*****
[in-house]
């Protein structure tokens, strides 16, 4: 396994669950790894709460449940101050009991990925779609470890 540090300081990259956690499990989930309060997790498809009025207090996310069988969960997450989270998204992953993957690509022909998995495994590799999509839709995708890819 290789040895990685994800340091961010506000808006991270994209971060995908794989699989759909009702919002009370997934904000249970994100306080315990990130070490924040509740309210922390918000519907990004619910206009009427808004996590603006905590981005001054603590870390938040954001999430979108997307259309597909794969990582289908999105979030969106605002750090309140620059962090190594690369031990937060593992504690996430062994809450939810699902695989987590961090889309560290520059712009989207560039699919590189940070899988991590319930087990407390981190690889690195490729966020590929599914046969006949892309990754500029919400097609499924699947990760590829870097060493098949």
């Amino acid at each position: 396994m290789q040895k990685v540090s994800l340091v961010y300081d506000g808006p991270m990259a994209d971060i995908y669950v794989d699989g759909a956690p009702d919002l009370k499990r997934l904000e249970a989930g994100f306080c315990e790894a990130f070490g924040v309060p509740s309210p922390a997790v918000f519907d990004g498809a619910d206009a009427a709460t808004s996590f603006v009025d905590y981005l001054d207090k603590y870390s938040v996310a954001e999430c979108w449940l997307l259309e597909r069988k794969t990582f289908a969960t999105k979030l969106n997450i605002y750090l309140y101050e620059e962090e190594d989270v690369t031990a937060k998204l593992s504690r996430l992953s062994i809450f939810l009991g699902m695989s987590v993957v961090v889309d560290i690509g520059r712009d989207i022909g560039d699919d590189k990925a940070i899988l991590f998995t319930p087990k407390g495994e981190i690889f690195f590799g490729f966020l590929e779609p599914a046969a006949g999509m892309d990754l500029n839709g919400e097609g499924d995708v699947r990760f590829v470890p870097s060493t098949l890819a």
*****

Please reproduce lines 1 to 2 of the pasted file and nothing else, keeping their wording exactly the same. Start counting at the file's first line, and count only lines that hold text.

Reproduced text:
[in-house]
């Protein structure tokens, strides 16, 4: 396994669950790894709460449940101050009991990925779609470890 540090300081990259956690499990989930309060997790498809009025207090996310069988969960997450989270998204992953993957690509022909998995495994590799999509839709995708890819 290789040895990685994800340091961010506000808006991270994209971060995908794989699989759909009702919002009370997934904000249970994100306080315990990130070490924040509740309210922390918000519907990004619910206009009427808004996590603006905590981005001054603590870390938040954001999430979108997307259309597909794969990582289908999105979030969106605002750090309140620059962090190594690369031990937060593992504690996430062994809450939810699902695989987590961090889309560290520059712009989207560039699919590189940070899988991590319930087990407390981190690889690195490729966020590929599914046969006949892309990754500029919400097609499924699947990760590829870097060493098949």